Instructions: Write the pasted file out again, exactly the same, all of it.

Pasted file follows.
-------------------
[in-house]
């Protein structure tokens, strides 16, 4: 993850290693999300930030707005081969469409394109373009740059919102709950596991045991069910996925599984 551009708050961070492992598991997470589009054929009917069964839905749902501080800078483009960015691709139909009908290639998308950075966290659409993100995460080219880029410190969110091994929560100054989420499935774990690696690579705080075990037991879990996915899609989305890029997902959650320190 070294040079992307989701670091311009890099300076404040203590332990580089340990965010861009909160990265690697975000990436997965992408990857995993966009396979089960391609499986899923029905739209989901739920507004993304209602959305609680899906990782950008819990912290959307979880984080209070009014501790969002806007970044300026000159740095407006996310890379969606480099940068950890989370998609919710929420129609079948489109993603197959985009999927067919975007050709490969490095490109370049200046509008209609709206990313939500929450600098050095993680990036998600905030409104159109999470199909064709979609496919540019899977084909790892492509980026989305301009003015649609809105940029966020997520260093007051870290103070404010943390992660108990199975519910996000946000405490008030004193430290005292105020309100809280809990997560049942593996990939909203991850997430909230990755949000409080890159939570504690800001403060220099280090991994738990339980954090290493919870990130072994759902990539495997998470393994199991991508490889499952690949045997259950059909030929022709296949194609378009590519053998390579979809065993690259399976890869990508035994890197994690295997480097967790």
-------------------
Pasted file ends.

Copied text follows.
[in-house]
């Protein structure tokens, strides 16, 4: 993850290693999300930030707005081969469409394109373009740059919102709950596991045991069910996925599984 551009708050961070492992598991997470589009054929009917069964839905749902501080800078483009960015691709139909009908290639998308950075966290659409993100995460080219880029410190969110091994929560100054989420499935774990690696690579705080075990037991879990996915899609989305890029997902959650320190 070294040079992307989701670091311009890099300076404040203590332990580089340990965010861009909160990265690697975000990436997965992408990857995993966009396979089960391609499986899923029905739209989901739920507004993304209602959305609680899906990782950008819990912290959307979880984080209070009014501790969002806007970044300026000159740095407006996310890379969606480099940068950890989370998609919710929420129609079948489109993603197959985009999927067919975007050709490969490095490109370049200046509008209609709206990313939500929450600098050095993680990036998600905030409104159109999470199909064709979609496919540019899977084909790892492509980026989305301009003015649609809105940029966020997520260093007051870290103070404010943390992660108990199975519910996000946000405490008030004193430290005292105020309100809280809990997560049942593996990939909203991850997430909230990755949000409080890159939570504690800001403060220099280090991994738990339980954090290493919870990130072994759902990539495997998470393994199991991508490889499952690949045997259950059909030929022709296949194609378009590519053998390579979809065993690259399976890869990508035994890197994690295997480097967790």